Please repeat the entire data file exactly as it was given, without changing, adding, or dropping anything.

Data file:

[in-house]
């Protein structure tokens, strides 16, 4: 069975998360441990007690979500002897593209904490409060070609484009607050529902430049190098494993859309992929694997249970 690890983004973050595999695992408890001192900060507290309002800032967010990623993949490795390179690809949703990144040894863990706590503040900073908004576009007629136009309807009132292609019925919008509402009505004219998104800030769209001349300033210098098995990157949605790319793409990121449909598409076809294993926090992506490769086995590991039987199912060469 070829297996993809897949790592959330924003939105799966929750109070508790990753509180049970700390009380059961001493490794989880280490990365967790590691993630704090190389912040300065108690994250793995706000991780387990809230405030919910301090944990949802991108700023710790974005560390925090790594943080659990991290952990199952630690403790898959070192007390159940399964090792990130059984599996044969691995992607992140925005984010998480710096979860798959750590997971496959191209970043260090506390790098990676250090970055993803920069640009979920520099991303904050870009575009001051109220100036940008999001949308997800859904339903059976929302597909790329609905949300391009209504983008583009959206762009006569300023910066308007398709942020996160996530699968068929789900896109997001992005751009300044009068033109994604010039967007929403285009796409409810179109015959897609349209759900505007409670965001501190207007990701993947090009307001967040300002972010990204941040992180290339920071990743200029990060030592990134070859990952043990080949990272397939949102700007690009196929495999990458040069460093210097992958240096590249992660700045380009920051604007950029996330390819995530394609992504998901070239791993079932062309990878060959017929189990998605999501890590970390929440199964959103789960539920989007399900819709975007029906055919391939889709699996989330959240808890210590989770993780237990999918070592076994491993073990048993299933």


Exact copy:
[in-house]
């Protein structure tokens, strides 16, 4: 069975998360441990007690979500002897593209904490409060070609484009607050529902430049190098494993859309992929694997249970 690890983004973050595999695992408890001192900060507290309002800032967010990623993949490795390179690809949703990144040894863990706590503040900073908004576009007629136009309807009132292609019925919008509402009505004219998104800030769209001349300033210098098995990157949605790319793409990121449909598409076809294993926090992506490769086995590991039987199912060469 070829297996993809897949790592959330924003939105799966929750109070508790990753509180049970700390009380059961001493490794989880280490990365967790590691993630704090190389912040300065108690994250793995706000991780387990809230405030919910301090944990949802991108700023710790974005560390925090790594943080659990991290952990199952630690403790898959070192007390159940399964090792990130059984599996044969691995992607992140925005984010998480710096979860798959750590997971496959191209970043260090506390790098990676250090970055993803920069640009979920520099991303904050870009575009001051109220100036940008999001949308997800859904339903059976929302597909790329609905949300391009209504983008583009959206762009006569300023910066308007398709942020996160996530699968068929789900896109997001992005751009300044009068033109994604010039967007929403285009796409409810179109015959897609349209759900505007409670965001501190207007990701993947090009307001967040300002972010990204941040992180290339920071990743200029990060030592990134070859990952043990080949990272397939949102700007690009196929495999990458040069460093210097992958240096590249992660700045380009920051604007950029996330390819995530394609992504998901070239791993079932062309990878060959017929189990998605999501890590970390929440199964959103789960539920989007399900819709975007029906055919391939889709699996989330959240808890210590989770993780237990999918070592076994491993073990048993299933």